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Jury Questions: When to Ask for Reasons - Case Study: Cheung v. Samra 2020 ONSC 4904
by Michael Kennedy
September 28, 2020

In Ontario, there is a well-established practice of asking jurors to provide reasons for their verdicts. The jury is not absolutely required to provide this information. There is a presumption of integrity regarding general verdicts; simply because the jury did not explain its verdict is not a ground for appeal.

The exception to this presumption arises in professional negligence cases...


The Court exercises its "Fact Finding Powers" - Case Study: Carmichael v. GSK Inc.
by Howard Borlack
September 26, 2020

In Ontario, s.4 of the Limitations Act, 2002, (“Act”) establishes a two-year limitation period for a claimant to commence an action, which begins to run once the claim is discovered. However, there exists an exception for those claimants that are “incapable” to commence the proceeding.

In this case study, a man suffering from mental illness and psychotic delusions, killed his son and later commenced an action against the drug company...


In the Wake of Waksdale: A Recent Decision with Serious Consequences for Ontario Employers
by Martin Smith and Carly Jacuk
September 18, 2020

When it comes to claims for wrongful dismissal, without cause termination provisions have received almost all of the attention in recent years.

However, in the wake of a recent landmark decision by the Court of Appeal for Ontario (“ONCA”), employers should now be turning their attention to the other portions of the termination provisions in their non-unionized employees’ contracts.


Striking jury notices during the COVID-19 Pandemic When is it more likely to happen?
by Alan S. Drimer and Ryan R. Taylor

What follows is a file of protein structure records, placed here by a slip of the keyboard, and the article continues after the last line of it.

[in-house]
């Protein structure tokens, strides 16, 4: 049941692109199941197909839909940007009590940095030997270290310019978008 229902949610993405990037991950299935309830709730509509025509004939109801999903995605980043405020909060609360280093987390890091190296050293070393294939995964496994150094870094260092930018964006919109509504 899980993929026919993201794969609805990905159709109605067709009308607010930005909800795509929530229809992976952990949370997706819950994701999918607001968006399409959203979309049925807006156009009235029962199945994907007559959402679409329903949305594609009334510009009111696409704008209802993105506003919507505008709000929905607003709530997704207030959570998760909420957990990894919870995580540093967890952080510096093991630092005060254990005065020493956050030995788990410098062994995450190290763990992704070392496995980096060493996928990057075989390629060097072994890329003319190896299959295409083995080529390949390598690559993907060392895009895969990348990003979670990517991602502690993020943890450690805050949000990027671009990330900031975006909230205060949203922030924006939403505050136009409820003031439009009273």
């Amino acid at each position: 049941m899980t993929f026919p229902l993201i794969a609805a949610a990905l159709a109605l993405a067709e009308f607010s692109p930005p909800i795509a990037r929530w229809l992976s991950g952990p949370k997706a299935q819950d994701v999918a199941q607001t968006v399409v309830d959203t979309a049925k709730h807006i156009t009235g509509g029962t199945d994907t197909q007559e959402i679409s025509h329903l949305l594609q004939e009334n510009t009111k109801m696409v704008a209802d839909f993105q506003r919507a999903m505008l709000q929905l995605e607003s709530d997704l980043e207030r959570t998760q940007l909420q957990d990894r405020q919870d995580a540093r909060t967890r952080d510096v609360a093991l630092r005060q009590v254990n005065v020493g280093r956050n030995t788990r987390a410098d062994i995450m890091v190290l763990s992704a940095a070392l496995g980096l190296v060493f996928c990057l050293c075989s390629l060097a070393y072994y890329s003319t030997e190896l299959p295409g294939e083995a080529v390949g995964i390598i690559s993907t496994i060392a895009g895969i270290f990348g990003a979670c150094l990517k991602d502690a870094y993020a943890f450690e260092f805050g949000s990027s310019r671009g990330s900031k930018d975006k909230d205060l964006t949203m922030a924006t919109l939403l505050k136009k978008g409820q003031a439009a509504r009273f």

September 15, 2020

Access to well-functioning justice and court systems are fundamental to a just and fair Canadian society. However, the COVID-19 pandemic has created challenges that have impacted the Canadian justice system.

Recently, the Ontario Superior Court of Justice has struck civil juries in two personal injury actions...


Priority dispute determined by financial dependency: Featured Case Study: TD Insurance and Intact Insurance
by Howard Borlack
September 01, 2020

In TD Insurance and Intact Insurance, McCague Borlack LLP successfully argued that Intact Insurance, not TD insurance, had priority to pay statutory accident benefits to a claimant for personal injuries sustained in an October 30, 2017, motor vehicle accident.

The question before Arbitrator Bialkowski was whom a 17-year-old claimant was principally financially dependent on – the claimant's father (Intact) or the claimant's stepmother (TD). To complicate matters, the claimant was a passenger in the vehicle owned by her stepmother and had recently moved from her biological mother's home to reside with her father and stepmother at the time of the accident.


Ontario Courts updating online infrastructures to accommodate COVID-19 needs for safety
by Howard Borlack
August 11, 2020

Amid the ongoing COVID-19 pandemic, courts in Ontario have been working to modify existing online infrastructures and acquire new technologies in order to meet the needs of Ontarians and to maintain the safety of those who work in the courts. In doing so, the Ministry of the Attorney General ("MAG") has recently expanded the Justice Services Online platform and procured "CaseLines" for the use of the Ontario Superior Court of Justice.


Updates around Civil Matters in the Superior Court of Justice in the Central East Region
by Howard Borlack
August 10, 2020

The following are some updates around civil matters in the Superior Court of Justice in the Central East Region. Please note they are all subject to change.


Corrosion Exclusion II - Resulting Physical Damage An exception to the exclusion in case: MDS Inc. v Factory Mutual Insurance
by Hillel David
July 03, 2020